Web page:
It came down to a test of my will. I wasn't going to let this insidious thing control my life any longer. At 2:15am on January 5th, 2002, I flicked my last butt out the window of my car as I passed over Cleveland Avenue on the outerbelt. I was coming home from my store's inventory. It was a struggle, something that for most of the next eight days I thought about continually. I needed to keep my hands busy. I gained twelve pounds in ten days. Then, it was like I was free. The craving vanished quickly and I haven't smoked a day since.

With all the information we now have about what tobacco does to the body, I find it hard to fathom how anyone can put a lit bomb up to their lips. I know the struggle. I know how hard it is to quit. But quit you must. It's not cool. You don't look hip (or whatever the word now-a-days is). You are simply chained to a decision you have made that will do nothing but cause pain and hardship in your life.

If you don't know the famous actor in this clip, well, that's how long I smoked.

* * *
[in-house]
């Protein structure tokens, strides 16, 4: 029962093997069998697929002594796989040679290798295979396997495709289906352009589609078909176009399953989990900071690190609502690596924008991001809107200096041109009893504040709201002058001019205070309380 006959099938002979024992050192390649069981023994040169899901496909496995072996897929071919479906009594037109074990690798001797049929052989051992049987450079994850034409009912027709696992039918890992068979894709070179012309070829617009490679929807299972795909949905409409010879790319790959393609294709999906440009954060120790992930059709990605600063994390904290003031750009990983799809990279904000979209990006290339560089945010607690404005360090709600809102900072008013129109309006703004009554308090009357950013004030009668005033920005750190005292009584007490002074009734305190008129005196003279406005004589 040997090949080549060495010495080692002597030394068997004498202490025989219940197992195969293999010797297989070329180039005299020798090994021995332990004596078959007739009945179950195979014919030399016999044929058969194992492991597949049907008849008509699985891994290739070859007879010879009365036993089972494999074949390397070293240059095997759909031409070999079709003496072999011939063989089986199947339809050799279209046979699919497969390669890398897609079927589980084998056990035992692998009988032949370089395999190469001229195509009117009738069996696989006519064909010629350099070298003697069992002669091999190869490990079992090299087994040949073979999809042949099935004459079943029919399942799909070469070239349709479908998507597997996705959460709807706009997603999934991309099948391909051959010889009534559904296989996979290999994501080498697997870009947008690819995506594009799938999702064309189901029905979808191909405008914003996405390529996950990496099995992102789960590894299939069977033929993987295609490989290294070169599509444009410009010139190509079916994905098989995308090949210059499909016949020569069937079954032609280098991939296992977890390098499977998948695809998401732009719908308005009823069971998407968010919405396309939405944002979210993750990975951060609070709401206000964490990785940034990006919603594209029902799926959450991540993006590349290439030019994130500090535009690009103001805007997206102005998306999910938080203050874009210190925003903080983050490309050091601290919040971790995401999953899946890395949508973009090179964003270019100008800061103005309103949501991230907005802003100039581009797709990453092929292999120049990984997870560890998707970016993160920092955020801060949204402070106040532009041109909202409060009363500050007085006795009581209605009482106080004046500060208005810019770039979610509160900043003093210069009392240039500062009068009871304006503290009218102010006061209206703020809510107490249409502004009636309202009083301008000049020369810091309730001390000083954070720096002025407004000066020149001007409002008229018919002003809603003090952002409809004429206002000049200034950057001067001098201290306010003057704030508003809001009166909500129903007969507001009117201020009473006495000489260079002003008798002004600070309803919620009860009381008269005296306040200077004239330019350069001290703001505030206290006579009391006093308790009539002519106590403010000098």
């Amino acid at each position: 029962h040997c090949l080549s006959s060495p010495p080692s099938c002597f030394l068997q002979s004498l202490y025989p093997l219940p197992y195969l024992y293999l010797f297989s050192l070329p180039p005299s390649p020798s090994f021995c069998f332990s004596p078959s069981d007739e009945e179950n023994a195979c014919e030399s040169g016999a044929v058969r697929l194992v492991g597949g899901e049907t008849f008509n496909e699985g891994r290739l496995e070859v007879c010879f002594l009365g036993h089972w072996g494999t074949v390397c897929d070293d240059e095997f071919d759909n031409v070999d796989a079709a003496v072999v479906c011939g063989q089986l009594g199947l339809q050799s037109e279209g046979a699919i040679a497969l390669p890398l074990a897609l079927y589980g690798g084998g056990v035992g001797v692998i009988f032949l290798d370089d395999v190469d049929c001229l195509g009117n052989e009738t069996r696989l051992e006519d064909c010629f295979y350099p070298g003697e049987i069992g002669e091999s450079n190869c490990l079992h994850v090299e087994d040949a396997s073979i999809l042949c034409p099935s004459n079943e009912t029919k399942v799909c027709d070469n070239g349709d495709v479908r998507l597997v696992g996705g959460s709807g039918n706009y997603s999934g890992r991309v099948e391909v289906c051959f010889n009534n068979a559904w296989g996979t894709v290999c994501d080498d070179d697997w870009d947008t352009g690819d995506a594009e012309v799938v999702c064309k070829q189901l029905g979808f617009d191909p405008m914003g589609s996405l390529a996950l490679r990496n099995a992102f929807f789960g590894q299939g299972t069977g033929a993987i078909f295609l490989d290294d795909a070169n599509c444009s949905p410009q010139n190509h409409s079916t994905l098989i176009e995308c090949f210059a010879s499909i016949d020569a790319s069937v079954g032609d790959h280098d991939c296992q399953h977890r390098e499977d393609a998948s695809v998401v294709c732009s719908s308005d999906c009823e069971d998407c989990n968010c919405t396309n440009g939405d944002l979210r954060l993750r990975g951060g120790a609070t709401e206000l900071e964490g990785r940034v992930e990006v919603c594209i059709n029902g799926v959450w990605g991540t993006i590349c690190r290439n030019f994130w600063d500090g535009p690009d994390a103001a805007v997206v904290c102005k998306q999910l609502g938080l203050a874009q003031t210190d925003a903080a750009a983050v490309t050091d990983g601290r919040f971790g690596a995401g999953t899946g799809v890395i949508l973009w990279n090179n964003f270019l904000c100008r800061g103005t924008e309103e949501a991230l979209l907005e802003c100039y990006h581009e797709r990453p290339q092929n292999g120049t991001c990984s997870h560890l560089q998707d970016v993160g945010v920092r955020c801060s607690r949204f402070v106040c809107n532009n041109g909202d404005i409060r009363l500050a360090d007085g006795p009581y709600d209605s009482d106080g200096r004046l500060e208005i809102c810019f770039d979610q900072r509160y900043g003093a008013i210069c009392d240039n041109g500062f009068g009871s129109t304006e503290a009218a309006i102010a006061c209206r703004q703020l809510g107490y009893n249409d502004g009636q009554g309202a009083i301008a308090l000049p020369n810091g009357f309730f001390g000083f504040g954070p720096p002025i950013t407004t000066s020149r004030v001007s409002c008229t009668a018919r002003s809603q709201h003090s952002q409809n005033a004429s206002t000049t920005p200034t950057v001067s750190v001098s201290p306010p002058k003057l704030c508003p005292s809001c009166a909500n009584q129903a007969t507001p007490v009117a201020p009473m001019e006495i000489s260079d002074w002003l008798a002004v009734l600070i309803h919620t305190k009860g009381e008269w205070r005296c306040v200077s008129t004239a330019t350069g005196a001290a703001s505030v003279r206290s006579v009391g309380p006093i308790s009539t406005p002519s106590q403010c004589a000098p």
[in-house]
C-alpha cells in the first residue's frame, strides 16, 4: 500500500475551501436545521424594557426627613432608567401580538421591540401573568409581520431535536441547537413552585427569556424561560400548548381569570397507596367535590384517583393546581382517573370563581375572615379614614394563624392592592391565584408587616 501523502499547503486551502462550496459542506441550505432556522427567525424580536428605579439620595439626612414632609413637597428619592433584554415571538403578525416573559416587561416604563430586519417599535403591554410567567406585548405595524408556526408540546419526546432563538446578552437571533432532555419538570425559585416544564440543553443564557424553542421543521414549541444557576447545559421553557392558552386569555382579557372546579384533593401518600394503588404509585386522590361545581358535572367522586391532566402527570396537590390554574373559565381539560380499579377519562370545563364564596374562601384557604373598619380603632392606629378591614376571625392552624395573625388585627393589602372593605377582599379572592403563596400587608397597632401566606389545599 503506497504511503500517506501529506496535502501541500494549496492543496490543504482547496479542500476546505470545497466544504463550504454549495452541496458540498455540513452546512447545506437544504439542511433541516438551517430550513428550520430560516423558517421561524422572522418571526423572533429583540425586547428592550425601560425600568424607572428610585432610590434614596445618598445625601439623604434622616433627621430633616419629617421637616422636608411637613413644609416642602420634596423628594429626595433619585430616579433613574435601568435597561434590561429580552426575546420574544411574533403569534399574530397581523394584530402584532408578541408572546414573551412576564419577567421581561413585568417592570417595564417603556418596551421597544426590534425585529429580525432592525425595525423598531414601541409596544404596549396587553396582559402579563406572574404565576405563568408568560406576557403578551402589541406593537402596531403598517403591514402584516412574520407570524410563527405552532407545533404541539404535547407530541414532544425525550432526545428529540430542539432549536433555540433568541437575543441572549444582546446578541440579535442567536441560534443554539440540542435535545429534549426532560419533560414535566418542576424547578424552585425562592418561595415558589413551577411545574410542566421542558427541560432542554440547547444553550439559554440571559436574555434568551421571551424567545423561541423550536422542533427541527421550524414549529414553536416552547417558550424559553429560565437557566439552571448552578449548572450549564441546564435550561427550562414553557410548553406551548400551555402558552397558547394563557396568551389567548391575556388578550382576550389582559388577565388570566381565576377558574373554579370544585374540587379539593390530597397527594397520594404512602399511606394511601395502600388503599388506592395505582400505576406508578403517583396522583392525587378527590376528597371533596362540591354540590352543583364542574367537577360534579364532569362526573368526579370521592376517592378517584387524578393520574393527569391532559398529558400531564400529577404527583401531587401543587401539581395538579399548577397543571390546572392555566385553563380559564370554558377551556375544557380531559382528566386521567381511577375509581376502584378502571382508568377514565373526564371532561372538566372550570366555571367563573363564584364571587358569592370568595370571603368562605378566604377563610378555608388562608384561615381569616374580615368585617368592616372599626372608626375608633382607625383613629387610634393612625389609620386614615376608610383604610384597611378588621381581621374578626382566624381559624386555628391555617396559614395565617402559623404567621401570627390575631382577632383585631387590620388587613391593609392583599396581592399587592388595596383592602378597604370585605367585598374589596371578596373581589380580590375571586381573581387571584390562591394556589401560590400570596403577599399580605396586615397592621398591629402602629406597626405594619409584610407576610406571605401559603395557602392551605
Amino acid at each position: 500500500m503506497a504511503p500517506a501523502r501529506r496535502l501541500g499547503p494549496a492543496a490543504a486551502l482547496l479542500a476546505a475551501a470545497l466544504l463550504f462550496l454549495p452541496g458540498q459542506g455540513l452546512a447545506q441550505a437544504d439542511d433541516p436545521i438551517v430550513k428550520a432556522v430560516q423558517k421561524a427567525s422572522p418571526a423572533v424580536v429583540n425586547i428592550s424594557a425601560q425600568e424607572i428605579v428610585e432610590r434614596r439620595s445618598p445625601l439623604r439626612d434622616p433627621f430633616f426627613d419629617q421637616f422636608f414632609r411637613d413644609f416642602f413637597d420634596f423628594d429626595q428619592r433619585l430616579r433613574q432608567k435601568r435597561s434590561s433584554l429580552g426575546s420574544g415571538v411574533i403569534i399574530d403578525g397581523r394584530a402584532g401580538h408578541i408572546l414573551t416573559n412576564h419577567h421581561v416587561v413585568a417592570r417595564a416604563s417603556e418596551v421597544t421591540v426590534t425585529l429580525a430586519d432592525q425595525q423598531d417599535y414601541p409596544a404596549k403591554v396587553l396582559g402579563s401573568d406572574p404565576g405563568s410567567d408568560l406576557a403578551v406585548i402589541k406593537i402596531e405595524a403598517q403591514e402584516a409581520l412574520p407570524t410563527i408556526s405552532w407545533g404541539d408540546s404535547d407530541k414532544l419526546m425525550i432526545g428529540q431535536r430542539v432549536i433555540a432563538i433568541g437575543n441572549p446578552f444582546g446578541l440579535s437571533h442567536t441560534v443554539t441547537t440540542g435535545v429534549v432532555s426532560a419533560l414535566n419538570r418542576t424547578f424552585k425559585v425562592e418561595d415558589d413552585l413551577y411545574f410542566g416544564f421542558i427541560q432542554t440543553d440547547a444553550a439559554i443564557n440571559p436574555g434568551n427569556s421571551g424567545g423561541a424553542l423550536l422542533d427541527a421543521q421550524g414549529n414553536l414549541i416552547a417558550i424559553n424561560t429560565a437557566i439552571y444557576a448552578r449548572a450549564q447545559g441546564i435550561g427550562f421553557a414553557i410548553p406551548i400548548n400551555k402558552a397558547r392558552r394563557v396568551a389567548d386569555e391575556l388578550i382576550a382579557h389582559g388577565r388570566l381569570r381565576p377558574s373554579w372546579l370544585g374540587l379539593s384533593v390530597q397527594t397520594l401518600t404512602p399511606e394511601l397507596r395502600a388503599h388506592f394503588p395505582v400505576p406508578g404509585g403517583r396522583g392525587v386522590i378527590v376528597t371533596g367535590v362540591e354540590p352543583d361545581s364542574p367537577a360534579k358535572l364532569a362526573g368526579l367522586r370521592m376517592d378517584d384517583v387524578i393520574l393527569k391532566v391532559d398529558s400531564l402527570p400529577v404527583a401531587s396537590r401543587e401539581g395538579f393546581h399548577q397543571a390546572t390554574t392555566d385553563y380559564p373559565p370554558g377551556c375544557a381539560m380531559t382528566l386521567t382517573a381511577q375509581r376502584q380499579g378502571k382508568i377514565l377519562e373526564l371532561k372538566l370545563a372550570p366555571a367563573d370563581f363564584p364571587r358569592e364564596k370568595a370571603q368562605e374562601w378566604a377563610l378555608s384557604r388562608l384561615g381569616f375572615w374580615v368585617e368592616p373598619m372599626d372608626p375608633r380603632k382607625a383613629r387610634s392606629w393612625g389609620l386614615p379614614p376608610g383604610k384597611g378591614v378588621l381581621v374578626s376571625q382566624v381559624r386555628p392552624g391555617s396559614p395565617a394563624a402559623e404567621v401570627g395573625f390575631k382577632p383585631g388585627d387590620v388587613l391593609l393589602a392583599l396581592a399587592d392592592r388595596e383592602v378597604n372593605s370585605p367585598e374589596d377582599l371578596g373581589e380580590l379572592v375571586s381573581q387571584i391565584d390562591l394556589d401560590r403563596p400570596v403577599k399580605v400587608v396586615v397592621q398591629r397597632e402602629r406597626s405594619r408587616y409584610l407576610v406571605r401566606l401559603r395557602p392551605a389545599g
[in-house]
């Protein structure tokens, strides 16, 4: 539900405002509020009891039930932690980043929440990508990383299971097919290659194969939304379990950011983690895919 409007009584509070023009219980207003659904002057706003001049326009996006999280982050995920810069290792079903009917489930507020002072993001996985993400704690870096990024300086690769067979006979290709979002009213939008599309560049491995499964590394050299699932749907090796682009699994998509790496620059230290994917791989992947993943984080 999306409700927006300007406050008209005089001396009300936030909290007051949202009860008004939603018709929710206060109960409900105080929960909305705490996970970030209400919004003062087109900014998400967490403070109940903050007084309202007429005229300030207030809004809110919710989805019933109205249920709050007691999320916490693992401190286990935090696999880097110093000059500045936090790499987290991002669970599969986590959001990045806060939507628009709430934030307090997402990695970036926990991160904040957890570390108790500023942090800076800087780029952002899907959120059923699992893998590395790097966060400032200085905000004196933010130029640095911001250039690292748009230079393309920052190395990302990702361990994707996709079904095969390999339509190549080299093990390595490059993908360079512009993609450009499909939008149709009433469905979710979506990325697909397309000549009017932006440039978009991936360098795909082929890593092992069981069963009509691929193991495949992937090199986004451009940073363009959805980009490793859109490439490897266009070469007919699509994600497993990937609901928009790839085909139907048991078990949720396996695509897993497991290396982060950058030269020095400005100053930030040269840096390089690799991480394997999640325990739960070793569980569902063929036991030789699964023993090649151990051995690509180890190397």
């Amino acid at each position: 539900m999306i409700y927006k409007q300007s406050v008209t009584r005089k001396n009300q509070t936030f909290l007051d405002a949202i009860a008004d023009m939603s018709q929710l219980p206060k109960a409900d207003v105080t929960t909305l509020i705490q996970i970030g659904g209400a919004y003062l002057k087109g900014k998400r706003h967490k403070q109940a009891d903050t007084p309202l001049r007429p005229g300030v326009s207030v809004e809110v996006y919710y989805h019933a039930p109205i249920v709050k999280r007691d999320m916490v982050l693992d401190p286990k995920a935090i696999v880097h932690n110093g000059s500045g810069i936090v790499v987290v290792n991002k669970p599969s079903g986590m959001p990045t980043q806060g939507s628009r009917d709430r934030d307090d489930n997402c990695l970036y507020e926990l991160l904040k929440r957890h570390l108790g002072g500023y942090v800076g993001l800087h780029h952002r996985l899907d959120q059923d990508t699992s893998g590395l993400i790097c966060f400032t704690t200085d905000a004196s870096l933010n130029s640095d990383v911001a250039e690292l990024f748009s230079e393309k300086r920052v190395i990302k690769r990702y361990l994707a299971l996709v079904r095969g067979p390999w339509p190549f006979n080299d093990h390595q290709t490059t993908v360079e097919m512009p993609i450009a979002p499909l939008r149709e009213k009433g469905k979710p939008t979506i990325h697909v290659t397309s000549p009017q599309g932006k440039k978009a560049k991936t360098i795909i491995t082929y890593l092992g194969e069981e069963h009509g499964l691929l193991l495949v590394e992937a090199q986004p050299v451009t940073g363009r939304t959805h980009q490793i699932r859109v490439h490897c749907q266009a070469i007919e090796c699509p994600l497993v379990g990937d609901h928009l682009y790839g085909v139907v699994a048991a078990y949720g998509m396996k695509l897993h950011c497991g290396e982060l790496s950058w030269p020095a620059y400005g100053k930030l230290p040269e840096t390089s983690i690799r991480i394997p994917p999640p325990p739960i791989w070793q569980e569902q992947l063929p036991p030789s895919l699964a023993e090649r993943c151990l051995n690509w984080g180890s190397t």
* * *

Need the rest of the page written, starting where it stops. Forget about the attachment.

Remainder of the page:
It's important ...  

Saturday, June 27, 2015


This is a short that I penned about a year ago. It was just a writing exercise for me one night. I was thinking about it today as I contemplated another work. It just popped into my head so I thought I'd share. It's long for this blog, however I hope everyone enjoys it.

To Fall Asleep

The wind that had punished me throughout my walk lessens, the snow now falling softly from the black, night sky. How I miss the stars of summer, their warm light both a blessing and a curse to my eyes. Would I have had a different path on life’s walk, I would certainly have wished to count the stars among them. But it was not to be; such was not my road, a farm boy from the Midwest who dreamed of greater things.
My tattered coat surrounds me in warmth, shedding the chill that swirls about the street corners, their asphalt surface hidden beneath soft powder. My boots push through it easily, though it clings to me just below my knee. I feel its presence against my skin, a touch, a kiss to let me know it shall invade my world should I hesitate. I pull my cloak tighter as I trod these sullen, winter streets of a place I now call home, a place I have no attachment to. It is only the place I live, the place that shelters me.